Ah. Okay. Where were we?
Everything is happening at lightning speed. I have to get back to writing it down, or I’ll forget. One morning, you wake up and you’re 33 years old, with two dogs and a spouse and a refrigerator full of esoteric vermouths and amari, and the next morning, you wake up and you’re 34 years old, with two dogs, a spouse, and a 12-week-old child in a bouncy chair on the floor in front of the refrigerator. The other day at a doctor’s checkup, I actually told the nurse that I was 33, because I forgot that I’d had a birthday. 33, 34, same thing. In any case, I’m still a baby when I get a shot.
We are beginning to find moments of normalcy. On Monday, we put June in the car and drove to Vancouver to see Bruce Springsteen in concert. He played “Cover Me,” and it was sufficiently deafening that I could sing along as loud as I wanted without worrying that anyone would hear. I also ate a hot dog with yellow mustard. It was outstanding. June stayed back at the hotel with our friends Katie and Kyle and slept through the entire show. Someday, when she’s moaning about how ancient and uncool and deaf we are, I’ll tell her about the days when we were seeing Springsteen and sacrificing our hearing and she was drooling shamelessly all over a borrowed hotel playpen.
Twice now, Brandon and I have gone on dates. Real dates, without a small person around. Of course, these dates are on Sundays, at lunchtime, and Brandon goes to work afterward. The first time, we went out to lunch at The Whale Wins. (The sardine toast with curried tomato mayonnaise and shaved fennel! The whole roasted trout with brown butter and walnut sauce! The brownie! Eric Bordelet’s pear cider!) Then we went to see the new James Bond movie, which was exciting, except that we failed to note that the movie would end after the babysitter was expecting us home, and that meant that we were those people, the ones who trip on your purse while climbing over you and tiptoe sheepishly out of the theater with twenty minutes left. The second time, we went out to lunch again, and after having three-quarters of a glass of Champagne, I fell asleep in the car on the way back to our neighborhood. When I woke up, we were parked in the lot outside the grocery store, where we were supposed to be doing our Thanksgiving shopping, and over in the driver’s seat, Brandon was now sleeping. We are pros at sleeping in parked cars. Who knew? This past Tuesday, I had a fabulous nap in a parking lot on Granville Island, with cars roaring across the bridge over my head, while Brandon and June explored the market.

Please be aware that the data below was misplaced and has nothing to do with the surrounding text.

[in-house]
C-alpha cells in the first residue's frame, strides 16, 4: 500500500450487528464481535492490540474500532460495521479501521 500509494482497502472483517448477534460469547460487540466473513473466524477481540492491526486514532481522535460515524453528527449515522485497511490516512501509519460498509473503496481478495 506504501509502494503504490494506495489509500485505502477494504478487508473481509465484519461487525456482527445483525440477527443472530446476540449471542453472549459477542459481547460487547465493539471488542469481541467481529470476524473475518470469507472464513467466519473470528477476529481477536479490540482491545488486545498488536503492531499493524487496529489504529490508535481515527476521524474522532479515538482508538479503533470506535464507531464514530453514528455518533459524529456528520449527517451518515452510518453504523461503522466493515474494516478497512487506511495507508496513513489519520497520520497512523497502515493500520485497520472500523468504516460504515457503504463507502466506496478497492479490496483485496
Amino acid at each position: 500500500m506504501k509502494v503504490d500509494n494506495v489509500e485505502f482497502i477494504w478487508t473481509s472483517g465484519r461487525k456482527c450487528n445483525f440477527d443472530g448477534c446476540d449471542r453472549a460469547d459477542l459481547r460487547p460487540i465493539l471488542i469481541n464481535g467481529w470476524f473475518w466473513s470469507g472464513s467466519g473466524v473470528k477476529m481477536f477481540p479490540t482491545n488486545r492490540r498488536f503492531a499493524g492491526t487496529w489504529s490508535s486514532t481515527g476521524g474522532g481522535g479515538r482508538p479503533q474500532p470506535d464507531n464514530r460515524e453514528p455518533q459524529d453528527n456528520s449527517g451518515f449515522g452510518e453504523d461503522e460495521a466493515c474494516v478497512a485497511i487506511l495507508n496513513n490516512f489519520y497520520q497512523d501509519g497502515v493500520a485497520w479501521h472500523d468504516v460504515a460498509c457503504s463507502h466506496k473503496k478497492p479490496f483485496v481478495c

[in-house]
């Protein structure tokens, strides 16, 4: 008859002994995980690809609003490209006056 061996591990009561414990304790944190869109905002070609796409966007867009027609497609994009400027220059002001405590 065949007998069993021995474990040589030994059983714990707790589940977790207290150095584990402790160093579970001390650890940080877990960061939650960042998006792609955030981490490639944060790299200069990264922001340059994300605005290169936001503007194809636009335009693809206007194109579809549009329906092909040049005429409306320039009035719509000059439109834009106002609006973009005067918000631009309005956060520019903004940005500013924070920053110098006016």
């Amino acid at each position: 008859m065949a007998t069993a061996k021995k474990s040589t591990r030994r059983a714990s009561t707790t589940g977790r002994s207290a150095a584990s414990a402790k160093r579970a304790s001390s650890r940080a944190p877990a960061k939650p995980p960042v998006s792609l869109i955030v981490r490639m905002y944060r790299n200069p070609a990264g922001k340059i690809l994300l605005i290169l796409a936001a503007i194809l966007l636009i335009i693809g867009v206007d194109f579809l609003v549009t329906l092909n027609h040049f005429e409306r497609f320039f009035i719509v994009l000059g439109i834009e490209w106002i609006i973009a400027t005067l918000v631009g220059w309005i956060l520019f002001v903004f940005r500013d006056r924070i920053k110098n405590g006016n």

June looks exactly like Brandon when she smiles, and the rest of the time, or most of it, she looks like me. Early the other morning, in our hotel room in Vancouver, I heard her start to fuss in her playpen-slash-crib, and when I bent down to pick her up, she let out a tiny gleeful scream and I could see, even in the dark, that she was grinning at me. I don’t know if I’ll ever get over the fact that she exists – except when she’s having a flamboyant meltdown like she did yesterday afternoon while we attempted to take a walk, and then I am pretty sure that I will definitely, without a doubt, never ever get over it.
When we were first thinking about having a baby, I read Anne Lamott’s Operating Instructions – there’s an Anne Lamott book for every phase of my life! Such a consolation! – and a couple of days ago, I decided to reread it. There’s so much that she gets right. “Before I got pregnant with Sam,” she writes on page 60, “I felt there wasn’t anything that could happen that would utterly destroy me. . . . Now there is something that could happen that I could not survive: I could lose Sam. I look down into his staggeringly lovely little face, and I can hardly breathe sometimes. He is all I have ever wanted, and my heart is so huge with love that I feel like it is about to go off. At the same time, I feel that he has completely ruined my life, because I didn’t used to care all that much.”
Sometimes when I’m driving, because I do all of my thinking (and now, sleeping) in the car, I think about Tina and my dad, all the people June will never meet. You’d think I’d be used to it, now that Burg has been gone for ten years next week, but grief always catches me off guard. I can’t believe that June will never know my dad; that she’ll never get one of his scratchy, bracing, beard-forward kisses; that he will never have the opportunity to forget her birthday, something he was always so good at. And then I think about the fact that June will never really think of my mother as a twin. I just can’t believe she’ll never know The Twins. Brandon tells me almost every day that he sees them in her, and that makes it a little better.
It feels good to come back to this space. It never fails me. Thank you, always, always, for reading.